Chief Clements is the recipient of numerous commendations for excellent police work and devotion to duty, including being recognized with the Chiefs Award 3three times. He has also received recognition from the FBI, the Attorney General’s Office, and other law enforcement agencies Additionally, he also received several awards for his participation in a RICO Latin King Investigation.

Colonel Clements, his wife Donna, and two daughters Kayleigh and Kourtney reside in East Greenwich.

Susan Erstling, PhD, LICSW

Family Service of Rhode Island and RI State Victim Assistance Academy

As Senior Vice President of Family Service of Rhode Island’s Trauma and Loss Department, Dr. Erstling oversaw all trauma, victim, child development community policing teams, adoption, military family, and related professional development focused programs and services.

She served as principal investigator for the National Child Traumatic Stress Network-supported Child’s Treatment and Recovery Center and the federal Administration for Children and Families–funded Together Forever Project, an intensive child-focused adoptive parent recruitment initiative.

Dr. Erstling was instrumental in creating the Rhode Island State Victim Assistance Academy in partnership with the Justice System Training and Research Institute at Roger Williams University.  The academy trains police officers and other first responders in best practices when helping victims of violence, sexual abuse, human trafficking, elder abuse and other crimes.

Dr. Erstling was instrumental in developing community policing teams in Providence, and later in replicating the model with the East Providence and State Police Departments. This programming received the 2008 Providence Community Partner and 2012 RI Attorney General Justice award.

Family Service of Rhode Island and the Providence Police Department were also honored with a national MetLife Foundation Community-Police Partnership Special Strategy Award for Diversity and Inclusion for their work together in reducing crime and spurring positive development in low-income Providence communities.

Specializing in trauma-focused, evidence-based treatment for children who have experienced abuse, neglect, or violence exposure, Dr. Erstling has taught at numerous universities and schools of social work. She participated in the 2010 USDOJ «Children Exposed to Violence National Experts Meeting» via invitation by US Attorney General Eric Holder, and serves on the National Child Traumatic Stress Network’s Steering Committee, and serves as Chair of the Lucy’s Hearth Board of Directors, the homeless shelter for women and children located in Middletown.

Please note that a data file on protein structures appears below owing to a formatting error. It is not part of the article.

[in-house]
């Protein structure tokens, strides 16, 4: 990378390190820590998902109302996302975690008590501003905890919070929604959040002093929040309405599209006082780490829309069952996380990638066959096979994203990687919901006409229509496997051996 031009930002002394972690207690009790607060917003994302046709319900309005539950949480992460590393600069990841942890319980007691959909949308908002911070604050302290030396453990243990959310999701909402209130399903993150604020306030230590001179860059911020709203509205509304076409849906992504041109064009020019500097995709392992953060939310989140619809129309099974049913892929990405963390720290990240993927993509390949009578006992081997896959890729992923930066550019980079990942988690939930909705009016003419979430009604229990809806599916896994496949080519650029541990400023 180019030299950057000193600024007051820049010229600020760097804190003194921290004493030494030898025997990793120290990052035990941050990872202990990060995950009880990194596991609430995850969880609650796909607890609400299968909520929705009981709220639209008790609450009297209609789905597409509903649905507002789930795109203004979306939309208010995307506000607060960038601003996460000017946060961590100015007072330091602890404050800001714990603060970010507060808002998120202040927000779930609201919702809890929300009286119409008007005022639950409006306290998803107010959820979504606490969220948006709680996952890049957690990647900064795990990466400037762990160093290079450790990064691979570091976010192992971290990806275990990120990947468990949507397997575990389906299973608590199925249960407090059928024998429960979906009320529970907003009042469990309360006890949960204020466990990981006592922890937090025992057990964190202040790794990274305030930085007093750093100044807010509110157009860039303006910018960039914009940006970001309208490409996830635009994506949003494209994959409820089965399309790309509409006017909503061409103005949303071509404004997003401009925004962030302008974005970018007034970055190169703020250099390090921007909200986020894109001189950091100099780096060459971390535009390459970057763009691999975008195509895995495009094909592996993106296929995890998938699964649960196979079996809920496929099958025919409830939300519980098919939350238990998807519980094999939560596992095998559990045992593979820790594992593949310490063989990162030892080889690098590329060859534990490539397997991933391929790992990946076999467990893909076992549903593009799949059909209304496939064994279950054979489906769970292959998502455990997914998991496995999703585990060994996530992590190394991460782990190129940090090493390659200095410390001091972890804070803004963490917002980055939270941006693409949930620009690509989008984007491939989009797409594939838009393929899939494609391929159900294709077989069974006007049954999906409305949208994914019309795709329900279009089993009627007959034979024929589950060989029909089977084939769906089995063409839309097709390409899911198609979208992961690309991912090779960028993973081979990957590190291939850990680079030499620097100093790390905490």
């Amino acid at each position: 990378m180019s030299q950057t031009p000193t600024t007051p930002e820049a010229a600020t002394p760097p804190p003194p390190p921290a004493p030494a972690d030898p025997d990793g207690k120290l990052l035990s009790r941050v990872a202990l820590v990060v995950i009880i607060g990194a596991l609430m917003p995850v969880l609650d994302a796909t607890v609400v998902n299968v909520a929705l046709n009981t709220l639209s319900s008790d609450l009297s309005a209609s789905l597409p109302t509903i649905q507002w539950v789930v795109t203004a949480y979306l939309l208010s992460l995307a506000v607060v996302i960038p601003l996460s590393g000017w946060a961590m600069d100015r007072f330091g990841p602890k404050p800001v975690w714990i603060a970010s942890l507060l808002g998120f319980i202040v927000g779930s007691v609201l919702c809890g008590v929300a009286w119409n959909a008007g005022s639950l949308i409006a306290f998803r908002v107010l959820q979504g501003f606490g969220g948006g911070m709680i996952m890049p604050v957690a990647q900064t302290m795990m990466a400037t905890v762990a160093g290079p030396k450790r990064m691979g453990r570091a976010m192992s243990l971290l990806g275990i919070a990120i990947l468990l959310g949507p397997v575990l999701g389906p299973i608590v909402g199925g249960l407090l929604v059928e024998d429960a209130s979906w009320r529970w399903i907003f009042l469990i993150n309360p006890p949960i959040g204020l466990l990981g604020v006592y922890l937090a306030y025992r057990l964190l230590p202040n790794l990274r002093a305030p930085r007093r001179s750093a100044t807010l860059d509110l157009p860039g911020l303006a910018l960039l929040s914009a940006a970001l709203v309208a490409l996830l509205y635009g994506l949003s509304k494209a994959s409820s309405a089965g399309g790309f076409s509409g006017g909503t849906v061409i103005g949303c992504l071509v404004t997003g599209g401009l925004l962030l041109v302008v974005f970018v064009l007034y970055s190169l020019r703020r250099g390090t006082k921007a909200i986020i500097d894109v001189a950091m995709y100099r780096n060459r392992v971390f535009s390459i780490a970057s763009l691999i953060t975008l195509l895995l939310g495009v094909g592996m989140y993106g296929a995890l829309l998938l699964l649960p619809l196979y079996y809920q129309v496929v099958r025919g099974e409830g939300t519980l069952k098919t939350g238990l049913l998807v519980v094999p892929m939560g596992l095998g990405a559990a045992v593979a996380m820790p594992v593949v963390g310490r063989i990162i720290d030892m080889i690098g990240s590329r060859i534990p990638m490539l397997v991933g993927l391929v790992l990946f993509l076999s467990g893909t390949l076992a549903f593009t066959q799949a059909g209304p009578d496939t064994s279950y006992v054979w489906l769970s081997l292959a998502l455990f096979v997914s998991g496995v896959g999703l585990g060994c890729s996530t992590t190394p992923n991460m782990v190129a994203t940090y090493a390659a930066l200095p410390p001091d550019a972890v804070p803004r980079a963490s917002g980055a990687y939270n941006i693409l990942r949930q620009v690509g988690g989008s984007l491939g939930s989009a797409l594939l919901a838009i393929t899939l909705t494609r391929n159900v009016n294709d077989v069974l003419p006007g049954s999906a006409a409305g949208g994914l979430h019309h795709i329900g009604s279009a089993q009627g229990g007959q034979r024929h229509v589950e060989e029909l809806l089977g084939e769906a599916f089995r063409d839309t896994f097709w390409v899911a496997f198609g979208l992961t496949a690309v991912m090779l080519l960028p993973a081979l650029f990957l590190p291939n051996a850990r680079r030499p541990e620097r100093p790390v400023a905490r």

Susan is a resident of Newport, RI.

Robert W. McKenna

Director of the Justice System Training & Research Institute at Roger Williams University

Robert W. McKenna is the Associate Dean and serves as an Assistant Professor of Criminal Justice in the School of Justice Studies at Roger Williams University, Bristol, Rhode Island.  Additionally, he serves as the Director of the Justice System Training & Research Institute, the professional development component of the School of Justice Studies.

McKenna holds a Bachelor of Science degree in Criminal Justice and a Master of Science degree in the Administration of Justice from Salve Regina University, Newport, Rhode Island, as well as a Juris Doctor degree from The New England School of Law, Boston, Massachusetts.

He has had an affiliation and instructional experiences with the Rhode Island Municipal Police Training Academy, the Rhode Island State Fire Academy, the Fire Science Program at the Community College of Rhode Island, and the Sociology Department at Salve Regina University.  Additionally, he was a founding member and Past President of the Rhode Island Law Enforcement Trainers Association, and has presented at local, state, regional, and national conferences and seminars on law enforcement issues.